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bin 040000
dox 040000
src 040000
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tests 040000
tutorial 040000
xcode-demo 040000
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CMakeLists.txt 100644 3 kb
CMakePackage.txt 100644 1 kb
LICENSE 100644 2 kb
Makefile 100644 2 kb
README.md 100644 5 kb
RELEASENOTES.md 100644 28 kb
TODO.md 100644 0 kb
install.sh 100755 4 kb
mulle-bootstrap 100755 16 kb
mulle-bootstrap-dotdump 100755 4 kb
mulle-bootstrap.sublime-project 100644 0 kb
mulle-mingw-cmake.sh 100644 2 kb
mulle-mingw-cpp.sh 100644 2 kb
mulle-mingw-dumpdef.bat 100644 0 kb
mulle-mingw-dumpdef.sh 100644 7 kb
mulle-mingw-make.sh 100644 2 kb
README.md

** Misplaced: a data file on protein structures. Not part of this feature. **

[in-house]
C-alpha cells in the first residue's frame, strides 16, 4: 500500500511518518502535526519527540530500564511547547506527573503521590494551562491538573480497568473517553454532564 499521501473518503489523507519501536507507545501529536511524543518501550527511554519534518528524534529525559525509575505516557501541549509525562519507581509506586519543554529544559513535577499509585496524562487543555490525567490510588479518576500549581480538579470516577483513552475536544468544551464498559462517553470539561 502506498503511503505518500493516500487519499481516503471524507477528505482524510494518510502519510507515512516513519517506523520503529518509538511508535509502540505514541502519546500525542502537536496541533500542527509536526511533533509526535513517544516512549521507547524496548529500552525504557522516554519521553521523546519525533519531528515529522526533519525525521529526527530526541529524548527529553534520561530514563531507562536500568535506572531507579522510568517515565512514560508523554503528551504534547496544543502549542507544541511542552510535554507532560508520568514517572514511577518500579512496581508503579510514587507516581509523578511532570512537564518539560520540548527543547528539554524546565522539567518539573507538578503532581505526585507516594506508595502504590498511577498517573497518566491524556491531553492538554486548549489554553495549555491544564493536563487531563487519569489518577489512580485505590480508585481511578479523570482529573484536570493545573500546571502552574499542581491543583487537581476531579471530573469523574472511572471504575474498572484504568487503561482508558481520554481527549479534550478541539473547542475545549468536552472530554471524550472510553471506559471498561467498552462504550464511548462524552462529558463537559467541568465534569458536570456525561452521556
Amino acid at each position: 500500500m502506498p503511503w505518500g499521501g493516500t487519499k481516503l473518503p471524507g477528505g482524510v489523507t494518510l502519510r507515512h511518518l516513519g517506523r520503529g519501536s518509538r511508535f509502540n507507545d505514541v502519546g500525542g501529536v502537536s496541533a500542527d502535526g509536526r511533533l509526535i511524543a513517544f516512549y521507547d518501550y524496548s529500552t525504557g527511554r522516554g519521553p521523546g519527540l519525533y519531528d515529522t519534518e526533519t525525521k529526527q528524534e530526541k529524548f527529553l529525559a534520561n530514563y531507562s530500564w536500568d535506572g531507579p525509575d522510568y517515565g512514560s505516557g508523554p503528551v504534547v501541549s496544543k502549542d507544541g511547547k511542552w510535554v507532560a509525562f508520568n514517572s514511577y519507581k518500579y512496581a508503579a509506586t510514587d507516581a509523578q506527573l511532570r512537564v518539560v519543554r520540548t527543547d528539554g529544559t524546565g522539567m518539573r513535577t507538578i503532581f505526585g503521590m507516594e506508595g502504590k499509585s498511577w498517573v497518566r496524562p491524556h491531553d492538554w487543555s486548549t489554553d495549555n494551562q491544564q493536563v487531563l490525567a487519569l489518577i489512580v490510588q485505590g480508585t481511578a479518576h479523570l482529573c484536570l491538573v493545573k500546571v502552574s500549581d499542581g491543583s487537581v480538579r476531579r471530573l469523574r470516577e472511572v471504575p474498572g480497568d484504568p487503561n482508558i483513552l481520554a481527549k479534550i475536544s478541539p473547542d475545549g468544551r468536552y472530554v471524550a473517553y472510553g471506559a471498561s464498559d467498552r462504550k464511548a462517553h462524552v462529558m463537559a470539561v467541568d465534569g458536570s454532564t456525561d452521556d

[comment]: <> (DO NOT EDIT THIS FILE. EDIT THE TEMPLATE "templates/README.md.scion") # mulle-bootstrap, cross platform dependency manager using bash ![Last version](https://img.shields.io/github/tag/mulle-nat/mulle-bootstrap.svg) ... for Linux, OS X, FreeBSD, Windows ... for C, C++, Objective-C ... certainly not a "minimal" or "lightweight" project with ca. 10000 lines of shell script code ## Why you may want it * You program in C, C++ or in Objective-C, **mulle-bootstrap** is written for you * If you need to link against a library, that clashes with an installed library, **mulle-bootstrap** could break this quandary * If you feel that `apt-get install` pollutes your system with too many libraries, **mulle-bootstrap** may be the solution * If you don't like developing in virtual machines, **mulle-bootstrap** may tickle your fancy * If you like to decompose huge projects into reusable libraries, **mulle-bootstrap** may enable you to do so * If you do cross-platform development, **mulle-bootstrap** may be your best bet for a dependency manager ## Core principles * Nothing gets installed outside of the project folder * **mulle-bootstrap** manages your dependencies, it does not manage your project * It should be adaptable to a wide ranges of project styles. Almost anything can be done with configuration settings or additional shell scripts. * It should be scrutable. If things go wrong, it should be easy to figure out what the problem is. It has extensive logging and tracing support built in. * It should run everywhere. **mulle-bootstrap** is a collection of shell scripts. If your system can run the bash, it can run **mulle-bootstrap**. ## What it does technically * downloads [zip](http://eab.abime.net/showthread.php?t=5025) and [tar](http://www.grumpynerd.com/?p=132) archives * fetches [git](//enux.pl/article/en/2014-01-21/why-git-sucks) repositories and it can also checkout [svn](//andreasjacobsen.com/2008/10/26/subversion-sucks-get-over-it/). * builds [cmake](//blog.cppcms.com/post/54), [xcodebuild](//devcodehack.com/xcode-sucks-and-heres-why/) and [configure](//quetzalcoatal.blogspot.de/2011/06/why-autoconf-sucks.html) projects and installs their output into a "dependencies" folder. * installs [brew](//dzone.com/articles/why-osx-sucks-and-you-should) binaries and libraries into an "addictions" folder (on participating platforms) * alerts to the presence of shell scripts in fetched dependencies ## A first use So you need a bunch of third party projects to build your own project ? No problem. Use **mulle-bootstrap init** to do the initial setup of a `.bootstrap` folder in your project directory. Then add the git repository URLs: ``` mulle-bootstrap init mulle-bootstrap setting -g -r -a "repositories" "https://github.com/madler/zlib.git" mulle-bootstrap setting -g -r -a "repositories" "https://github.com/coapp-packages/expat.git" mulle-bootstrap ``` **mulle-bootstrap** will check them out into a common directory `stashes`. After cloning **mulle-bootstrap** looks for a `.bootstrap` folder in the freshly checked out repositories. They might have dependencies too, if they do, those dependencies are added and also fetched. Everything should now be in place so **mulle-bootstrap** that can now build the dependencies. It will place the headers and the produced libraries into the `dependencies/lib` and `dependencies/include` folders. ## Tell me more * [How to install](dox/INSTALL.md) * [How to use it](dox/COMMANDS.md) * [What has changed ?](RELEASENOTES.md) * [Tweak guide](dox/SETTINGS.md) * [CMakeLists.txt.example](dox/CMakeLists.txt.example) shows how to access dependencies from **cmake** * [FAQ](dox/FAQ.md) * [mulle-bootstrap: A dependency management tool](https://www.mulle-kybernetik.com/weblog/2015/mulle_bootstrap_work_in_progr.html) * [mulle-bootstrap: Understanding mulle-bootstrap (I)](https://www.mulle-kybernetik.com/weblog/2016/mulle_bootstrap_how_it_works.html) * [mulle-bootstrap: Understanding mulle-bootstrap (II), Recursion](https://www.mulle-kybernetik.com/weblog/2016/mulle_bootstrap_recursion.html) If you want to hack on mulle-bootstrap, I'd recommend to get [Sublime Text](//www.sublimetext.com) and [install the linter plugin](//blog.codybunch.com/2016/01/25/Better-Bash-with-Sublime-Linter-and-ShellCheck/) to use [Shellcheck](//www.shellcheck.net). It simplifies shell scripting by an order of magnitude. ## GitHub and Mulle kybernetiK The development is done on [Mulle kybernetiK](https://www.mulle-kybernetik.com/software/git/mulle-bootstrap/master). Releases and bug-tracking are on [GitHub](https://github.com/mulle-nat/mulle-bootstrap).